Clare Hyatt

Western Veterinary Specialist & Emergency Centre Team
Veterinary Specialist
Emergency & Critical Care
Western Veterinary Specialist & Emergency Centre Team

At a Glance

Practicing Since:


Board Certified:


Specialties Include:

Electrolyte disturbances
Fluid therapy
The use of point-of-care ultrasound

My Pets:

Three ginger cats:
Dr. Clare Hyatt grew up in Pittsburg, Kansas and completed her undergraduate degree in biology at Pittsburg (Kans.) State University. She completed veterinary school and earned a master's degree in veterinary pathology at Kansas State University. Since graduation she has completed internships at VCA Veterinary Referral Associates in Gaithersburg, MD, Iowa State University in Ames, IA, and North Carolina State University in Raleigh, NC before completing a residency in emergency and critical care at Cornell University in Ithaca, NY. She became a board certified Diplomate of the American College of Veterinary Emergency and Critical Care (Diplomate, ACVECC) in 2016. She moved to Canada and started joined the Western team in 2019.

In her spare time she enjoys spending time with her three orange cats Sherbert, Julius, and Colby.
Point of Care Assessment of Coagulation

Abstract: Disorders of hemostasis can be difficult to fully elucidate but can severely affect patient outcome. The optimal therapy for coagulopathies is also not always clear. Point of care (POC) testing in veterinary medicine can assist in the diagnosis of hemostatic disorders and also direct treatment. Advantages of POC testing include rapid turnaround times, ease of use, and proximity to the patient. Disadvantages include differences in analytic performance compared with reference laboratory devices, the potential for operator error, and limited test options per device. Conventional coagulation tests such as prothrombin time, activated partial thromboplastin time, and activated clotting time can be measured by POC devices and can accurately diagnose hypocoagulability, but they cannot detect hypercoagulability or disorders of fibrinolysis. Viscoelastic POC coagulation testing more accurately evaluates in vivo coagulation, and can detect hypocoagulability, hypercoagulability, and alterations in fibrinolysis. POC platelet function testing methodologies can detect platelet adhesion abnormalities including von Willebrand disease, and can be used to monitor the efficacy of antiplatelet drugs. It is unlikely that a single test would be ideal for assessing the complete coagulation status of all patients; therefore, the ideal combination of tests for a specific patient needs to be determined based on an understanding of the underlying disease, and protocols must be standardized to minimize interoperator and interinstitutional variability.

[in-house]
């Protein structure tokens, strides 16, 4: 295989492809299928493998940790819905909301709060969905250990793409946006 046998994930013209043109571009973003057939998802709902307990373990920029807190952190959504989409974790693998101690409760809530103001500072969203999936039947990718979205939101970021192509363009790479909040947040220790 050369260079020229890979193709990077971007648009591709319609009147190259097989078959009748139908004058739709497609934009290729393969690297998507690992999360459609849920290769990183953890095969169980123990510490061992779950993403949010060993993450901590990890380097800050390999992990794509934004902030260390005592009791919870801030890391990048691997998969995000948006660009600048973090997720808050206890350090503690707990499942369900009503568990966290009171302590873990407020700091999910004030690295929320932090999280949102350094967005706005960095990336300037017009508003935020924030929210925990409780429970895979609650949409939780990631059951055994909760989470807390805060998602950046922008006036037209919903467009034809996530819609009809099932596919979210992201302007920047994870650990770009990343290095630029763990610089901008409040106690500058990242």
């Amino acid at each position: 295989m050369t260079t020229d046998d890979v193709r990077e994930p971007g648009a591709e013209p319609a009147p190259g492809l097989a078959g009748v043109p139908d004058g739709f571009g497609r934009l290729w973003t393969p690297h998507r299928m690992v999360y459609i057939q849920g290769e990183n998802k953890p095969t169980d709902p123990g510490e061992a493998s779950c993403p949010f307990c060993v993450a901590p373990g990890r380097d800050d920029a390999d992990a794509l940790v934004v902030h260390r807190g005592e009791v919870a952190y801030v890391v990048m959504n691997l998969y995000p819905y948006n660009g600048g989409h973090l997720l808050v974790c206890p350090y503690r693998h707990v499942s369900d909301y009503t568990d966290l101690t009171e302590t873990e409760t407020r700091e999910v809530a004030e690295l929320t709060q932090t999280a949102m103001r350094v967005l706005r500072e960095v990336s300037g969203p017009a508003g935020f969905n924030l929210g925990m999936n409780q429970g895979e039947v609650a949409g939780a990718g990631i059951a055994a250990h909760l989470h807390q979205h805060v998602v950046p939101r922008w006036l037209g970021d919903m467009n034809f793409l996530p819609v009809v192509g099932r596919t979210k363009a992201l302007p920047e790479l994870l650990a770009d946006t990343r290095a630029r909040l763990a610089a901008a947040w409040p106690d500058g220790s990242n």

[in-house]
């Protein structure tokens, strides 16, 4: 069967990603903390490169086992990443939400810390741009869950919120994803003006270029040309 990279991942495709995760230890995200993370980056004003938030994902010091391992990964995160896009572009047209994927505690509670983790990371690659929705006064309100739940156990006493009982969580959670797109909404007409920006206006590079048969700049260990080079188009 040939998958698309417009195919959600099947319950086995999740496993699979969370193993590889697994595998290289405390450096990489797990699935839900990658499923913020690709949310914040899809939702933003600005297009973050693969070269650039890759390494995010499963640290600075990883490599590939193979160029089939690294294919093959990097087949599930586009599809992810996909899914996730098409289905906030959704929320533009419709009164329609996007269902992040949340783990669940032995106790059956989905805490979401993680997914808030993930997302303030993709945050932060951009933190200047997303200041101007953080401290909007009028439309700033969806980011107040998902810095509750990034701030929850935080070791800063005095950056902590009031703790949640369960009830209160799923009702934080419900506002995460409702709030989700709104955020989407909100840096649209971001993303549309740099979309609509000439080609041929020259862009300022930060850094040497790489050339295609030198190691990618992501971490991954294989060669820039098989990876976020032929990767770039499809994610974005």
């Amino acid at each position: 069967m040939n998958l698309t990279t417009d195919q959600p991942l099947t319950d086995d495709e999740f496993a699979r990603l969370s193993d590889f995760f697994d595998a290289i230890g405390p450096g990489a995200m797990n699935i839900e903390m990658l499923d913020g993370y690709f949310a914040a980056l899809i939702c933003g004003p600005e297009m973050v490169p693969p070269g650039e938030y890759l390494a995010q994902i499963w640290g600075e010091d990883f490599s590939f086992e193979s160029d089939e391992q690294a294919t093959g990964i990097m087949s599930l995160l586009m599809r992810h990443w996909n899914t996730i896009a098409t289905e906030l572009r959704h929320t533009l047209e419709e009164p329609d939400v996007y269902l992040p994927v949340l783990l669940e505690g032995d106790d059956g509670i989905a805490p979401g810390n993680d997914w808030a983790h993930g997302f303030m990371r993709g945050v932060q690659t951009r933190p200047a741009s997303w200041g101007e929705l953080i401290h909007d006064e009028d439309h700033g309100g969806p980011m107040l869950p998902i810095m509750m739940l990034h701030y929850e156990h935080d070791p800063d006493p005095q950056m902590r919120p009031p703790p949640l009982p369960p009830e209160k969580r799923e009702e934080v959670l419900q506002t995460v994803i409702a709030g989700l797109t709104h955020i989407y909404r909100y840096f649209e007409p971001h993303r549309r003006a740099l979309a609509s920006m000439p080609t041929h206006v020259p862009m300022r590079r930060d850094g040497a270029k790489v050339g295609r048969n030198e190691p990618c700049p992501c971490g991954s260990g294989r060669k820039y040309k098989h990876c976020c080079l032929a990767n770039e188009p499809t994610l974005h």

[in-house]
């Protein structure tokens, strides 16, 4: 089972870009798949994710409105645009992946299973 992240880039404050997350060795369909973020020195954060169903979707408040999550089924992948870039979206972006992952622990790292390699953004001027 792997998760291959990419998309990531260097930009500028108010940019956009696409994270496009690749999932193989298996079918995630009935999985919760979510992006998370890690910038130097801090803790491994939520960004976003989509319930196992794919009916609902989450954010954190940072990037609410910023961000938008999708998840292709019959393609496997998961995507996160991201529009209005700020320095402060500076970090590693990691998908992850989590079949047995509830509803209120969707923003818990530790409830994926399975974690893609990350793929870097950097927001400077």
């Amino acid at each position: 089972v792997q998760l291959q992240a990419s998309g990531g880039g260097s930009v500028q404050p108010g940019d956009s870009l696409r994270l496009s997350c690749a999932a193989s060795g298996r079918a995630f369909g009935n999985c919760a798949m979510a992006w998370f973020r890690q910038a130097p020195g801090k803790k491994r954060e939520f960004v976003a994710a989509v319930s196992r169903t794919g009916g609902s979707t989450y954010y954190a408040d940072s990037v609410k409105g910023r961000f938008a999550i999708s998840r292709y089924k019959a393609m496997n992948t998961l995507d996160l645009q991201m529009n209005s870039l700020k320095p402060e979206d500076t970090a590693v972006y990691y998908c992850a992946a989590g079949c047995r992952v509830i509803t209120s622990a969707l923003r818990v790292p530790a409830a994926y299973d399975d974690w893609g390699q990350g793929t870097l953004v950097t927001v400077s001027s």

Keywords: coagulation testing; diagnosis; monitoring; platelet function testing; point of care; viscoelastic testing.

Authored: Clare E Hyatt, Benjamin M Brainard

Published: Top Companion Anim Med . 2016 Mar;31(1):11-7
See our departments

Emergency & Critical Care